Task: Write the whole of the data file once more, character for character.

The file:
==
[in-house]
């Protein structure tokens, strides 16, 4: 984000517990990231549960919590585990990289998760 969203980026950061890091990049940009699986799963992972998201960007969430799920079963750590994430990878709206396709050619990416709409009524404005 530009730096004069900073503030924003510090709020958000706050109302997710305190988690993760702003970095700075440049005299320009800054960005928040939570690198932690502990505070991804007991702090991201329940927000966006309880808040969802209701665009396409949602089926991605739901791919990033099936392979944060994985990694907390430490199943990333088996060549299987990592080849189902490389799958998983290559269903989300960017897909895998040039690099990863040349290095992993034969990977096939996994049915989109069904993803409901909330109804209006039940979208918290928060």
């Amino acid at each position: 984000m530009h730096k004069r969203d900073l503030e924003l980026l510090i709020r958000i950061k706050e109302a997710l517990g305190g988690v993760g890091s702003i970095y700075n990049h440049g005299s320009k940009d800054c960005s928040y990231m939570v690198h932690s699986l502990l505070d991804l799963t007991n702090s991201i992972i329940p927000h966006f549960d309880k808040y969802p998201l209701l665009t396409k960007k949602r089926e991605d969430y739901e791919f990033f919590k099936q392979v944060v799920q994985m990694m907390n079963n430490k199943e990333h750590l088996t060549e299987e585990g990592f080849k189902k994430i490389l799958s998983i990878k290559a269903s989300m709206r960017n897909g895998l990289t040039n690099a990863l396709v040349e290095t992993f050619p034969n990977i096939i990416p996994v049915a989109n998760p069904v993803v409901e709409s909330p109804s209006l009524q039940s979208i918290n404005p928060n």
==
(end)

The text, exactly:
[in-house]
């Protein structure tokens, strides 16, 4: 984000517990990231549960919590585990990289998760 969203980026950061890091990049940009699986799963992972998201960007969430799920079963750590994430990878709206396709050619990416709409009524404005 530009730096004069900073503030924003510090709020958000706050109302997710305190988690993760702003970095700075440049005299320009800054960005928040939570690198932690502990505070991804007991702090991201329940927000966006309880808040969802209701665009396409949602089926991605739901791919990033099936392979944060994985990694907390430490199943990333088996060549299987990592080849189902490389799958998983290559269903989300960017897909895998040039690099990863040349290095992993034969990977096939996994049915989109069904993803409901909330109804209006039940979208918290928060």
């Amino acid at each position: 984000m530009h730096k004069r969203d900073l503030e924003l980026l510090i709020r958000i950061k706050e109302a997710l517990g305190g988690v993760g890091s702003i970095y700075n990049h440049g005299s320009k940009d800054c960005s928040y990231m939570v690198h932690s699986l502990l505070d991804l799963t007991n702090s991201i992972i329940p927000h966006f549960d309880k808040y969802p998201l209701l665009t396409k960007k949602r089926e991605d969430y739901e791919f990033f919590k099936q392979v944060v799920q994985m990694m907390n079963n430490k199943e990333h750590l088996t060549e299987e585990g990592f080849k189902k994430i490389l799958s998983i990878k290559a269903s989300m709206r960017n897909g895998l990289t040039n690099a990863l396709v040349e290095t992993f050619p034969n990977i096939i990416p996994v049915a989109n998760p069904v993803v409901e709409s909330p109804s209006l009524q039940s979208i918290n404005p928060n």